A large number of previous neuroimaging studies have explored the functional alterations of post-traumatic stress disorder (PTSD). However, abnormalities in the functional architecture of resting-state networks in PTSD were rarely elucidated. This study used independent component analysis to explore the resting-state intranetwork and internetwork functional connectivity differences between 20 PTSD patients and 20 matched healthy controls (HCs). Selective alterations of intranetwork and internetwork intrinsic functional connectivities were found in the PTSD patients. Compared with HCs, the PTSD patients exhibited significantly decreased network connectivity within the anterior default mode network, posterior default mode network (pDMN), salience network (SN), sensory-motor network, and auditory network. Furthermore, the PTSD patients exhibited increased internetwork connectivity between SN and pDMN. This study lacked recruitment of trauma-exposed HCs, which limits our ability to determine whether the alterations are caused by PTSD or trauma exposure. The findings suggested that the PTSD patients exhibited abnormal functional connectivity at the brain network level. Notably, the enhanced internetwork connectivity between SN and pDMN in the PTSD patients may be associated with hyperarousal and heightened anxiety in PTSD. Copyright © 2015 Elsevier B.V. All rights reserved.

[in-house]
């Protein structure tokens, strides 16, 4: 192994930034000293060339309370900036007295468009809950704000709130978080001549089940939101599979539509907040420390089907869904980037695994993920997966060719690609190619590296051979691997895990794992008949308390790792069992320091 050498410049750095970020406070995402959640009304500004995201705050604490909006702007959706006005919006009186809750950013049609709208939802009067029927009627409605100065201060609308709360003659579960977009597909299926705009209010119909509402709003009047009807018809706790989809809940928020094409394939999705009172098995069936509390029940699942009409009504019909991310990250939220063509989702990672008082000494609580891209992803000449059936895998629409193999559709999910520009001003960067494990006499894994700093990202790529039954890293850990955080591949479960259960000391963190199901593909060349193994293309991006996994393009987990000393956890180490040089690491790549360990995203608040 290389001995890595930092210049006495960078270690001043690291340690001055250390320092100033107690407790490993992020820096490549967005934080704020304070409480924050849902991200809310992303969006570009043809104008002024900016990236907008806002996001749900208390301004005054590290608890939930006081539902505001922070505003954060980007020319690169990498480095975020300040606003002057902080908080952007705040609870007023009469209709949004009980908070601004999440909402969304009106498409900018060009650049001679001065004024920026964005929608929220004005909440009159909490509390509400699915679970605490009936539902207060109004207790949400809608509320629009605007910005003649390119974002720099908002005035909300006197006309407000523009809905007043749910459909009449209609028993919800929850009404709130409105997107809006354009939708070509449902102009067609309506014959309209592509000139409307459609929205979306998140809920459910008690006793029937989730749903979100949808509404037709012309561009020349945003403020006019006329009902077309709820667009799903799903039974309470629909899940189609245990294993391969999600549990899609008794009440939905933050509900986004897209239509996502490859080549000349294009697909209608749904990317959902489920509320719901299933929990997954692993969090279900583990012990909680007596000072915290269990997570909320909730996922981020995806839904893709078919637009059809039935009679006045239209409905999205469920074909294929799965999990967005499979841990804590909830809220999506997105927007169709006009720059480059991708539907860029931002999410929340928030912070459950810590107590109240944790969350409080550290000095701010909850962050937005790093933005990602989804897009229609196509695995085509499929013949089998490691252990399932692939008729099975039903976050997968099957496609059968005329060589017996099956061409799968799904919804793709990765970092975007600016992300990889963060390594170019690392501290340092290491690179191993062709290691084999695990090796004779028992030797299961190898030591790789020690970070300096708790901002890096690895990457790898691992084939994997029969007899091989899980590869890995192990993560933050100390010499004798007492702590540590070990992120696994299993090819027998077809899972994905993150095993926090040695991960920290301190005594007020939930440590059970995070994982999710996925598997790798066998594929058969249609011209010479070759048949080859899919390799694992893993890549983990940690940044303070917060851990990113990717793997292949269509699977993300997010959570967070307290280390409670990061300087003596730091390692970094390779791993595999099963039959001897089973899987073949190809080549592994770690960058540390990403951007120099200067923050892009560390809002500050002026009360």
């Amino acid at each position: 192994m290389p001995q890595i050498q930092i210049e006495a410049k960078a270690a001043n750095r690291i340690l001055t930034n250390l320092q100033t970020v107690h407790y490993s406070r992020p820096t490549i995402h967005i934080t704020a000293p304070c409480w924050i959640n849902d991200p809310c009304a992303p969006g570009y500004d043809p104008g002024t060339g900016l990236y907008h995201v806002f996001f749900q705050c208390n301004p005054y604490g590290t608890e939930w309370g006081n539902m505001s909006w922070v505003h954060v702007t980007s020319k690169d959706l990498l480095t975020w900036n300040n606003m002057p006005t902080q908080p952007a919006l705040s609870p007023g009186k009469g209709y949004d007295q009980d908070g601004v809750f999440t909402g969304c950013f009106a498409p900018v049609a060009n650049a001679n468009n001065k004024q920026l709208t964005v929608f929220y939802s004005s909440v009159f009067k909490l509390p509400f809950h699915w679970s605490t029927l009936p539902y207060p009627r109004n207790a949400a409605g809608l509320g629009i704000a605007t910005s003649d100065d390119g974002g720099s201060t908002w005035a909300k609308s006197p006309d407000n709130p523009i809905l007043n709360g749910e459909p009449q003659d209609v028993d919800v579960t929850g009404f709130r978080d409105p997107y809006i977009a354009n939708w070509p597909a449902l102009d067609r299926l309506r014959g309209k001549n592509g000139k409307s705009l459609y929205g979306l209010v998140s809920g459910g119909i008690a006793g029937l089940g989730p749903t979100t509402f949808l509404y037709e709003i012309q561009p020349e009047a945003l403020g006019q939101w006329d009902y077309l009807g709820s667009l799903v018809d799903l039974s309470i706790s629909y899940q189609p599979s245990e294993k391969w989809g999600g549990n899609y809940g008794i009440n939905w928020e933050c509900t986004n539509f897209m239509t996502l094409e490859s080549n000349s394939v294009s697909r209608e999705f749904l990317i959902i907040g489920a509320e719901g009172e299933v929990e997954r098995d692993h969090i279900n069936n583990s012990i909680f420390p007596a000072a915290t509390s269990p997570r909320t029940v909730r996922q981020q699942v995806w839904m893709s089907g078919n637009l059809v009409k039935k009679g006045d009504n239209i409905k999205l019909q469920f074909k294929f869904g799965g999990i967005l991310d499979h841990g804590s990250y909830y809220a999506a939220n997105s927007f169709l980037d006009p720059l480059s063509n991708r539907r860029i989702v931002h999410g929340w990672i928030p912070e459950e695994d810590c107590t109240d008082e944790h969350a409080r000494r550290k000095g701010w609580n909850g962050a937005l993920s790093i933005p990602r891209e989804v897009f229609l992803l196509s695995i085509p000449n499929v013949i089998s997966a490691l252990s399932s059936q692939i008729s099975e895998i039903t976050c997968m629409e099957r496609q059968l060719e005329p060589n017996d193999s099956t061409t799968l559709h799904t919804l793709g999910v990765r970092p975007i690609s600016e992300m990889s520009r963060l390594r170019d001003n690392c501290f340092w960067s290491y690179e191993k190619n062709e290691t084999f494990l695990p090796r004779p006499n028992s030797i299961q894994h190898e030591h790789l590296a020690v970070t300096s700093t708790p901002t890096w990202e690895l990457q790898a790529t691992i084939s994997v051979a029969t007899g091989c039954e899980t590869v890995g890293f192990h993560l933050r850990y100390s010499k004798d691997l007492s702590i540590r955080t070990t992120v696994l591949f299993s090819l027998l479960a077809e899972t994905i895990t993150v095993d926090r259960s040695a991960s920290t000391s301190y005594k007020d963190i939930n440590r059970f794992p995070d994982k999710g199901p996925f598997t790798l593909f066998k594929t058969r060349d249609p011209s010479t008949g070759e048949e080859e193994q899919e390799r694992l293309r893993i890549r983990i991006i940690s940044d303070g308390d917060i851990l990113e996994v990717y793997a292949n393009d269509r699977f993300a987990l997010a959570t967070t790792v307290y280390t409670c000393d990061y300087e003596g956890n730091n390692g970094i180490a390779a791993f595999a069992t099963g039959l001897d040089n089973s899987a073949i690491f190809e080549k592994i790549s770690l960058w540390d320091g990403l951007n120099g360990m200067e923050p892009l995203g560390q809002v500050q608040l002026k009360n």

Article